As conference play began, Deron kept up the high-octane pace despite loging even more minutes. In the conference opener against Ohio State, he played 39 of the 40 game minutes and dropped 14 points and eight assists in a 84-65 Illinois win. In the previous two years, Illinois generally hit a two-game speed bump at some point during conference play, but in 2004-2005, it never happened. They just kept winning and doing so with style points.
Of their first nine Big Ten games, Illinois won seven by double-digits. D-Will was routinely putting up 10 points a night while hanging near the top of the nation in assists. The Illini met their first big test of the young season on February 8th in Ann Arbor, Michigan. The test would force Deron to play the entire game to help Illinois escape with a 57-51 win. Just a few days later, they rolled to a 70-59 win over No. 20 Wisconsin, their 25th victory of the season.
They rolled to double-digit wins in their next four games, setting up a Big Ten regular season finale at Ohio State with a chance to finish the regular season undefeated for just the second time in school history and 10th time in Big Ten history. But it wasn’t to be as Ohio State ended the prefect season dream with a late three and a 65-64 win.
Still Illinois easily wrapped up the outright Big Ten title for the second time in D-Will’s three years and once again clinched the top-seed in the Big 10 tournament. Deron finished conference play averaging 6.7 assists and 10.6 points per game.
The Illini opened the Big Ten Tournament with a quarterfinal drubbing of Northwestern, 68-51 behind eight points and eight assists from D-Will. Then they disposed of Minnesota 64-56 with the help of 12 points and five dimes from Deron. Finally it was on to the final, where they Wisconsin for the second straight year and evened the score with a 54-43 win to clinch the Big Ten tournament title.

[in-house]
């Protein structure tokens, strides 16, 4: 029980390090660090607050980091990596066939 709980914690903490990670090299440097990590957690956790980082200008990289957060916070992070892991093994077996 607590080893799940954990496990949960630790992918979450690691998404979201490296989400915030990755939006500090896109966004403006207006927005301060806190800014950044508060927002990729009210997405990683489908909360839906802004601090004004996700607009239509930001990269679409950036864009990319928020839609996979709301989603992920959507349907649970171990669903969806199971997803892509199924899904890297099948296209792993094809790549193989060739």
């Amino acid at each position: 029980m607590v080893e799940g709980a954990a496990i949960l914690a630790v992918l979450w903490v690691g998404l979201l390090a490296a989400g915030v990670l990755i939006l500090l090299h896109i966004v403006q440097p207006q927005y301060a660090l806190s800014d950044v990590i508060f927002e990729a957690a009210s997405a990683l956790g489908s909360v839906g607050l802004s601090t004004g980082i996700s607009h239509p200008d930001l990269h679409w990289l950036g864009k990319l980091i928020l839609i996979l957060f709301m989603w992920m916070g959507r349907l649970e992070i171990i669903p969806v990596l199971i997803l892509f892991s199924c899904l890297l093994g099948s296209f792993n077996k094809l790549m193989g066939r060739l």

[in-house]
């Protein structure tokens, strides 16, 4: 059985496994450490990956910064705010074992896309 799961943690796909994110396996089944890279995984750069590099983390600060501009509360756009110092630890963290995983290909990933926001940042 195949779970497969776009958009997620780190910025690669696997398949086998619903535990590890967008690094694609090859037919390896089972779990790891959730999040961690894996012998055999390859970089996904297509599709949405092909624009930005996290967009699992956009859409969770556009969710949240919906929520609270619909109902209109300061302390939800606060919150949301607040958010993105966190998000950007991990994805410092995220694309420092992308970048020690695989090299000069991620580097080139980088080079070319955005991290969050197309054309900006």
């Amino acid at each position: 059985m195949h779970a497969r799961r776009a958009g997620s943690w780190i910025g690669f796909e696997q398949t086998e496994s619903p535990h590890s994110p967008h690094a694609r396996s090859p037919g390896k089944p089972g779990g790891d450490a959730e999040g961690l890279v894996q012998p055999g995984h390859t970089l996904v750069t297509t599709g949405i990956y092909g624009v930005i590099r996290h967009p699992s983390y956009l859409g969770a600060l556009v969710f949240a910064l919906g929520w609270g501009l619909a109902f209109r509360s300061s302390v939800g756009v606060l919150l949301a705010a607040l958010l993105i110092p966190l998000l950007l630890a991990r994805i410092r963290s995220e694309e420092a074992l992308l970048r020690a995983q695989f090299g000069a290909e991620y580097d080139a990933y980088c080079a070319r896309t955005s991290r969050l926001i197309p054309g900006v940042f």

The Big Ten Tournament run clinched a No. 1 seed for Illinois, who entered the tournament with a target on their backs and would face a challenge at every turn once the NCAA’s got underway.
In the opening round, they survived a stiff test from Fairleigh Dickinson as Deron finished with eight points and six assists in the 67-55. Things didn’t get much easier in the next round as Nevada pushed Illinois to the limit, but D-Will his second double-double of the season with 15 points and 10 assists to secure another 12-point victory.
The win propelled Illinois into the Sweet 16 for the second straight year, but their story was far from over. They put an end to Cinderella’s run in the Sweet 16, knocking out 12th seeded Wisconsin-Milwaukee 77-63 behind 21 points and eight assists from D-Will.
The Illini called on D-Will again in the Elite Eight against Arizona and he delivered as only he could. Illinois trailed by 15 with four minutes left in the game, but staged a torrid 20-5 run, capped by a trey from Deron to tie the game at 80. That forced overtime where No. 5 took over. He hit two more treys in overtime to push the Illini up by four and his defense helped them hold off one last push from Arizona to secure the victory.
“Deron Williams, the best guard in America, came through, made a lot of great plays,” teammate Dee Brown said. “In the huddle we just said we aren’t going to lose this game.”